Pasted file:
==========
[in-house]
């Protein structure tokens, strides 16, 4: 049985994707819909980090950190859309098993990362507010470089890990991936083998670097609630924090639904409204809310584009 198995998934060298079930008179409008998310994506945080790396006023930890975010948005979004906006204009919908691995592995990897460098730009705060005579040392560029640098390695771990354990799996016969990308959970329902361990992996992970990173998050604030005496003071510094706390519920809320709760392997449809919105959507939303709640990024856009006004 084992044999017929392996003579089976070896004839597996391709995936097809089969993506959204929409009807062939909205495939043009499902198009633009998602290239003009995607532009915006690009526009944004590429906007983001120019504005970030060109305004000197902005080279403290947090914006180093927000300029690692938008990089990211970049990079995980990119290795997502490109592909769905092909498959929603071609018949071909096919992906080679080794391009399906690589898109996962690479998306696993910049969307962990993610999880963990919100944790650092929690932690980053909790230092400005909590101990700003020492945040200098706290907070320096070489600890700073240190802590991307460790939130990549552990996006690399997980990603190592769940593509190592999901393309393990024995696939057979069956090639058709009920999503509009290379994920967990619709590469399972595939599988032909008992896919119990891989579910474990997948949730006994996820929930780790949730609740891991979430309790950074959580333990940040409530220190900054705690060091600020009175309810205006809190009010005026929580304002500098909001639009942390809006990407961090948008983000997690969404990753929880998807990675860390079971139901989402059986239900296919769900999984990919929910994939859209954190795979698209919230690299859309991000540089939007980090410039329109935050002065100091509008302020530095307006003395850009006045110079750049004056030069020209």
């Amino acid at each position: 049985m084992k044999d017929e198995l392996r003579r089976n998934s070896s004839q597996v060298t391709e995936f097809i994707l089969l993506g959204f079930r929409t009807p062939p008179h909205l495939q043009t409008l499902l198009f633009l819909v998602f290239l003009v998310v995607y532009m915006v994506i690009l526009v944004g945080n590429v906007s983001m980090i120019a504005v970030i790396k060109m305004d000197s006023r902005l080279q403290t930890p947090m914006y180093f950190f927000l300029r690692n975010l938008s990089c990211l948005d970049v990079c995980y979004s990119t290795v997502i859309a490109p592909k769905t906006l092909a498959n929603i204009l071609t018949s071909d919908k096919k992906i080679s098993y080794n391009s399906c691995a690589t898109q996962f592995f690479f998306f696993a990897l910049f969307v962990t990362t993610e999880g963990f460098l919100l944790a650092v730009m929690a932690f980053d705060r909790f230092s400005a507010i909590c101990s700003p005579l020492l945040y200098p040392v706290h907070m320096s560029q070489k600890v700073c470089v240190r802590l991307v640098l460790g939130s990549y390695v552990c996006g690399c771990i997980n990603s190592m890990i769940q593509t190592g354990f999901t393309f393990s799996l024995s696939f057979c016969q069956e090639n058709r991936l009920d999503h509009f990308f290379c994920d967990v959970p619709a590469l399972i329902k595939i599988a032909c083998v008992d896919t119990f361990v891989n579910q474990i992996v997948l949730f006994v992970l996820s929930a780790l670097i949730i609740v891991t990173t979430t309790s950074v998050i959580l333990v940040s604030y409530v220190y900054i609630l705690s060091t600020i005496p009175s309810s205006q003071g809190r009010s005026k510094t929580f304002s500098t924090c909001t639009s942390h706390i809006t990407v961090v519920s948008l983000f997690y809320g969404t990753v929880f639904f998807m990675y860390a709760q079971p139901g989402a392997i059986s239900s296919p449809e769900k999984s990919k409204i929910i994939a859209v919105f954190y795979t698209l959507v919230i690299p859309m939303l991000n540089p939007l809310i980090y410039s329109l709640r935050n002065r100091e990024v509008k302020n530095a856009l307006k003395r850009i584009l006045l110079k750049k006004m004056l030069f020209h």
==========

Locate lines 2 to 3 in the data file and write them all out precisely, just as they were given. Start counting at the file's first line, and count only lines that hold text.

């Protein structure tokens, strides 16, 4: 049985994707819909980090950190859309098993990362507010470089890990991936083998670097609630924090639904409204809310584009 198995998934060298079930008179409008998310994506945080790396006023930890975010948005979004906006204009919908691995592995990897460098730009705060005579040392560029640098390695771990354990799996016969990308959970329902361990992996992970990173998050604030005496003071510094706390519920809320709760392997449809919105959507939303709640990024856009006004 084992044999017929392996003579089976070896004839597996391709995936097809089969993506959204929409009807062939909205495939043009499902198009633009998602290239003009995607532009915006690009526009944004590429906007983001120019504005970030060109305004000197902005080279403290947090914006180093927000300029690692938008990089990211970049990079995980990119290795997502490109592909769905092909498959929603071609018949071909096919992906080679080794391009399906690589898109996962690479998306696993910049969307962990993610999880963990919100944790650092929690932690980053909790230092400005909590101990700003020492945040200098706290907070320096070489600890700073240190802590991307460790939130990549552990996006690399997980990603190592769940593509190592999901393309393990024995696939057979069956090639058709009920999503509009290379994920967990619709590469399972595939599988032909008992896919119990891989579910474990997948949730006994996820929930780790949730609740891991979430309790950074959580333990940040409530220190900054705690060091600020009175309810205006809190009010005026929580304002500098909001639009942390809006990407961090948008983000997690969404990753929880998807990675860390079971139901989402059986239900296919769900999984990919929910994939859209954190795979698209919230690299859309991000540089939007980090410039329109935050002065100091509008302020530095307006003395850009006045110079750049004056030069020209």
């Amino acid at each position: 049985m084992k044999d017929e198995l392996r003579r089976n998934s070896s004839q597996v060298t391709e995936f097809i994707l089969l993506g959204f079930r929409t009807p062939p008179h909205l495939q043009t409008l499902l198009f633009l819909v998602f290239l003009v998310v995607y532009m915006v994506i690009l526009v944004g945080n590429v906007s983001m980090i120019a504005v970030i790396k060109m305004d000197s006023r902005l080279q403290t930890p947090m914006y180093f950190f927000l300029r690692n975010l938008s990089c990211l948005d970049v990079c995980y979004s990119t290795v997502i859309a490109p592909k769905t906006l092909a498959n929603i204009l071609t018949s071909d919908k096919k992906i080679s098993y080794n391009s399906c691995a690589t898109q996962f592995f690479f998306f696993a990897l910049f969307v962990t990362t993610e999880g963990f460098l919100l944790a650092v730009m929690a932690f980053d705060r909790f230092s400005a507010i909590c101990s700003p005579l020492l945040y200098p040392v706290h907070m320096s560029q070489k600890v700073c470089v240190r802590l991307v640098l460790g939130s990549y390695v552990c996006g690399c771990i997980n990603s190592m890990i769940q593509t190592g354990f999901t393309f393990s799996l024995s696939f057979c016969q069956e090639n058709r991936l009920d999503h509009f990308f290379c994920d967990v959970p619709a590469l399972i329902k595939i599988a032909c083998v008992d896919t119990f361990v891989n579910q474990i992996v997948l949730f006994v992970l996820s929930a780790l670097i949730i609740v891991t990173t979430t309790s950074v998050i959580l333990v940040s604030y409530v220190y900054i609630l705690s060091t600020i005496p009175s309810s205006q003071g809190r009010s005026k510094t929580f304002s500098t924090c909001t639009s942390h706390i809006t990407v961090v519920s948008l983000f997690y809320g969404t990753v929880f639904f998807m990675y860390a709760q079971p139901g989402a392997i059986s239900s296919p449809e769900k999984s990919k409204i929910i994939a859209v919105f954190y795979t698209l959507v919230i690299p859309m939303l991000n540089p939007l809310i980090y410039s329109l709640r935050n002065r100091e990024v509008k302020n530095a856009l307006k003395r850009i584009l006045l110079k750049k006004m004056l030069f020209h």